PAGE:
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The New York Blade gets chopped

Queer newspaper suspends publication

In the wake of a troubling economy and a changing media landscape, a major New York City gay and lesbian newspaper has ceased operations.

The New York Blade, one of New York’s largest free gay and lesbian newspapers, has laid off its editor-in-chief and suspended publication, announced Matthew Bank, chief executive of The Blade’s parent company, HX Media, on July 1.

The move to call it quits was decided on June 30 after HX Media, which formed in 2005 by the merger of The Blade and HX Magazine, New York’s gay nightlife and gossip rag, sold The Blade to undisclosed buyers.

“Everyone was let go but the people on The Blade know that they may come back if The Blade is coming back,” Bank told The New York Times.

Bank said the decision to sell The Blade had nothing to do with a minority owner’s stake in HX Media. Instead, he addressed the poor economy and weak advertising climate: “The economy and the future of print media being more difficult was definitely weighing on us,” he told The Times.

The Blade, which boasted a circulation of 22,000 copies, felt the economic pinch this past New York City gay pride week. The newspaper’s annual gay pride issue — ordinarily a jackpot for ads sales — was only 28 pages.

“Gay pride is to gay publications what Christmas is to retail,” Paul Schindler, editor-in-chief of Gay City News, The Blade’s rival gay newspaper, told The Times. While Schindler credited The Blade for making “good contributions over the years,” he expressed doubt in the defunct newspaper’s future.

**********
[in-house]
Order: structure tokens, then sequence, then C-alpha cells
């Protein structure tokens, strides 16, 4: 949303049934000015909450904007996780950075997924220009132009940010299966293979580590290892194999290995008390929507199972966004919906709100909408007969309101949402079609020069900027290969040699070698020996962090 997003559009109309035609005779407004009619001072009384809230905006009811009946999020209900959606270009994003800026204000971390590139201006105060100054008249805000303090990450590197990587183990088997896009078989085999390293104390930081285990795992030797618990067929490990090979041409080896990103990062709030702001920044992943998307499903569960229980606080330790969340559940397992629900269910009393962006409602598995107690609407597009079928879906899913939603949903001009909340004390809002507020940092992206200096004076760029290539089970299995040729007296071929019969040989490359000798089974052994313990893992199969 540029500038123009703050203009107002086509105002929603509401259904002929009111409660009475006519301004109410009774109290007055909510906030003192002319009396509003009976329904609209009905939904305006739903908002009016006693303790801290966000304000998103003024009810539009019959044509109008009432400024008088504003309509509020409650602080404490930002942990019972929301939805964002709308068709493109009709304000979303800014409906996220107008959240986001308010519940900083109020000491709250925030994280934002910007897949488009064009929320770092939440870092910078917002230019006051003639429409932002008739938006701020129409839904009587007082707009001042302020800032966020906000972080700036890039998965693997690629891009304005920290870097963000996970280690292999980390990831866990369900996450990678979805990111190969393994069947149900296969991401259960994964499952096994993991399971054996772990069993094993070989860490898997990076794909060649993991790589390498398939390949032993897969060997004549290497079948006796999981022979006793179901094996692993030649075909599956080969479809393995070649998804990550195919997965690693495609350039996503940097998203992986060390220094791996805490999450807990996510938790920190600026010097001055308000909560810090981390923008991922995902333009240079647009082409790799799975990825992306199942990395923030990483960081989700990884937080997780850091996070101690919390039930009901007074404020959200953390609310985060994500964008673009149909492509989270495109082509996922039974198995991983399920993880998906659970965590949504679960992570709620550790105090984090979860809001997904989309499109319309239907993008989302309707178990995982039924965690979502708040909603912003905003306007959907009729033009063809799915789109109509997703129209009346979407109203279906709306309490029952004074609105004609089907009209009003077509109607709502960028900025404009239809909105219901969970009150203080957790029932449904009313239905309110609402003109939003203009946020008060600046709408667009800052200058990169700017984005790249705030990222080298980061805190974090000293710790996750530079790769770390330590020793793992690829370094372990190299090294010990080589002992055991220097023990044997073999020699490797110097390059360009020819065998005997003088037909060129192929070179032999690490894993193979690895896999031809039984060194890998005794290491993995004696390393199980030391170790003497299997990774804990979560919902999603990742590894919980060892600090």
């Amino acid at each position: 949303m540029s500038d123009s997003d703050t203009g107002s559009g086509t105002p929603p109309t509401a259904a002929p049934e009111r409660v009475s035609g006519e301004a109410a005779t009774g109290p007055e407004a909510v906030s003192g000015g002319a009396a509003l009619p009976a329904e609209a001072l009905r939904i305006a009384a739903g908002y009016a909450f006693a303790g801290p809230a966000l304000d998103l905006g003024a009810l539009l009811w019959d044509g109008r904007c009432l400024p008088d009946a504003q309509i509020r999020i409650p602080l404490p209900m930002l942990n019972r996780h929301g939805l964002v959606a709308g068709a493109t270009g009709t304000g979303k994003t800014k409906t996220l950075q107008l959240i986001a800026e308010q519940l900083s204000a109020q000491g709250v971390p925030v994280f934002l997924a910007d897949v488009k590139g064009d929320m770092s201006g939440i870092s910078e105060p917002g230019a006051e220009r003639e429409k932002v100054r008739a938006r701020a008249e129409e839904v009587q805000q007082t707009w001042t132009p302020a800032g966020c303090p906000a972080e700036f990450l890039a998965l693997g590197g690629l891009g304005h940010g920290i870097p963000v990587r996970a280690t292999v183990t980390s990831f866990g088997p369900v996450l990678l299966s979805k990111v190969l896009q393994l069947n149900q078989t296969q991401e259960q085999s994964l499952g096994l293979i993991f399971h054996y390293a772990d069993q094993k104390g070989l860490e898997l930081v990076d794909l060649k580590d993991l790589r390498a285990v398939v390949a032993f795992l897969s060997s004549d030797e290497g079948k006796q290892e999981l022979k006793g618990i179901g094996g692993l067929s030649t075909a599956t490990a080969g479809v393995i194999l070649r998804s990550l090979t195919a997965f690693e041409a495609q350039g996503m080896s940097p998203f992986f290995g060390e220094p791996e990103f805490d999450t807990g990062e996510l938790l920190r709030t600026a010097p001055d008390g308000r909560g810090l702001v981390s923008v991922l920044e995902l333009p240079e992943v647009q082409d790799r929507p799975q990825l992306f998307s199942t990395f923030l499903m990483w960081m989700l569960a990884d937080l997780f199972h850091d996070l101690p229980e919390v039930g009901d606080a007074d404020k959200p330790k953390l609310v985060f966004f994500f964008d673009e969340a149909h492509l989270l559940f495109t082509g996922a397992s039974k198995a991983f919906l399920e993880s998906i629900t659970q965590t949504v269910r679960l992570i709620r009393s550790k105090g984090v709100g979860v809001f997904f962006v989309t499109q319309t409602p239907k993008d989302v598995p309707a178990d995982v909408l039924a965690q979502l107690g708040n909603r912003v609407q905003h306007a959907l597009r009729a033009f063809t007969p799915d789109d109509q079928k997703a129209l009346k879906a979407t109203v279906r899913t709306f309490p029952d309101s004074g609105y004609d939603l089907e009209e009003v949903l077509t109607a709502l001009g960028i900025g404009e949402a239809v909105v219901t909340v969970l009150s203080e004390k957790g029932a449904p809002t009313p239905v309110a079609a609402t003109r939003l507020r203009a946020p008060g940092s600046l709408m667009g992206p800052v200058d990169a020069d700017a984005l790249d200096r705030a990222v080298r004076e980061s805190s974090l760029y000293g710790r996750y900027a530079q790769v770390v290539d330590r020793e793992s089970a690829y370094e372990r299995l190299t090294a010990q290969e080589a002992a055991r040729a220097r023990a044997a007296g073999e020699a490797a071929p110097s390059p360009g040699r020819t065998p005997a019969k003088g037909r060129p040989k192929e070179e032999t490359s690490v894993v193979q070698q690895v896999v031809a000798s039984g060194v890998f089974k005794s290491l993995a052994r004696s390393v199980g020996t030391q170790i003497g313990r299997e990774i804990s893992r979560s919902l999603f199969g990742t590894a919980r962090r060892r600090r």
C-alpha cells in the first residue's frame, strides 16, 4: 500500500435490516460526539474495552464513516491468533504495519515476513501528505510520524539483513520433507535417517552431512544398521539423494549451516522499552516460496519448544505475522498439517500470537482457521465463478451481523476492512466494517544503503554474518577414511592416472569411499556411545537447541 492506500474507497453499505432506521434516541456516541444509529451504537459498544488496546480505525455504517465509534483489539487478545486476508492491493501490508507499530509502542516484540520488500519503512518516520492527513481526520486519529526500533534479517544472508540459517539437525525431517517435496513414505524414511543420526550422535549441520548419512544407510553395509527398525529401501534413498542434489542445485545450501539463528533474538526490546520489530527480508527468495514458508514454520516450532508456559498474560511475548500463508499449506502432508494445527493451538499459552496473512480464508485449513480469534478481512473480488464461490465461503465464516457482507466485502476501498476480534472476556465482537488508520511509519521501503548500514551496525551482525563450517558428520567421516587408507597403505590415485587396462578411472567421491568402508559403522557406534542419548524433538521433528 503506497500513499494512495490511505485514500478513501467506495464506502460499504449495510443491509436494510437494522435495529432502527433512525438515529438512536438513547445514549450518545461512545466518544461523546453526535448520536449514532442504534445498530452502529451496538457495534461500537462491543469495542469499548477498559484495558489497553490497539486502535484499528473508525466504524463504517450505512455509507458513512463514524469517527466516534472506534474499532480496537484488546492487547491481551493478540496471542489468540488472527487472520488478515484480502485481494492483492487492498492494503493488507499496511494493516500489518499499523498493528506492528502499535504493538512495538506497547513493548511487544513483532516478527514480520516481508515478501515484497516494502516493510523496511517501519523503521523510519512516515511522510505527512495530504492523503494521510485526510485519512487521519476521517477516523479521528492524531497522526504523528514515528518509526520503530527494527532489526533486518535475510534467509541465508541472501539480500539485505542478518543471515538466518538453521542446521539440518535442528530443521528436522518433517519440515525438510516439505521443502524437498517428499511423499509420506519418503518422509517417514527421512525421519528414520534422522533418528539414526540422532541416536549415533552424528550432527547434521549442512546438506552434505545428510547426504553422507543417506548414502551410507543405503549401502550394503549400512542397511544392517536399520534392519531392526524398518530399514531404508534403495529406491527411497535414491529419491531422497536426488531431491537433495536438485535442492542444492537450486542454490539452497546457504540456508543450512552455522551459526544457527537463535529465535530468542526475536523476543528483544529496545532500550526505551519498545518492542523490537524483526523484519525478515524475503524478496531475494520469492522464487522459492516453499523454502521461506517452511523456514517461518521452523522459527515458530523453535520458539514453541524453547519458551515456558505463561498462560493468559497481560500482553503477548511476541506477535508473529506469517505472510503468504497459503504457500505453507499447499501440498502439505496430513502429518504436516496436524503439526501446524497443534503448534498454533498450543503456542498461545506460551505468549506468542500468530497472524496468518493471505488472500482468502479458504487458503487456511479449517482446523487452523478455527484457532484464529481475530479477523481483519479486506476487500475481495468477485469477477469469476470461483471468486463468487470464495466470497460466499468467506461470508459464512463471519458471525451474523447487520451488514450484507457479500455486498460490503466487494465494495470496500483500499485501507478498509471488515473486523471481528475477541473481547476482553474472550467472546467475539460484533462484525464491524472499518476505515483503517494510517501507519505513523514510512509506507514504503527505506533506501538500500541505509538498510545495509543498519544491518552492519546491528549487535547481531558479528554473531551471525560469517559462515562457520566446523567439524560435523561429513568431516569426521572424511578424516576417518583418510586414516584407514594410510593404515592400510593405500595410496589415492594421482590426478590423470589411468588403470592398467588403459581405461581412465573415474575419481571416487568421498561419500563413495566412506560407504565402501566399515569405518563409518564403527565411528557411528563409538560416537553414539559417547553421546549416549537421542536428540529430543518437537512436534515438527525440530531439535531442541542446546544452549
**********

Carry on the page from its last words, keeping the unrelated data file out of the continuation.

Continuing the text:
“When I pick up the Blade and it’s in 28 pages, then this is a business that is in serious problems,” Schindler told The Times.

The Blade isn’t the first major gay publication in the US to get chopped. Last May, New Jersey-based publishing company Mavety Media Group scrapped its library of gay skin magazines, including Mandate, Torso, Inches (and all its ethnic affiliates) and Playguy.

The call to scrap The Blade — a community periodical compared to Mavety’s porn products — comes at a particularly important time for gay journalism in New York City. Recently, the city celebrated the 40th anniversary of the Stonewall riots and hosted its annual gay pride parade. Also, on the political front, gay issues in New York are hot topics, such as the proposed same-sex marriage bill in the State Senate and the lingering discontent over President Obama’s stance on gay rights.

“It is an incredibly exciting time for gay journalism,” Kat Long, editor in chief of The Blade since February, told The Times. “It’s important that gay papers are around to document it.”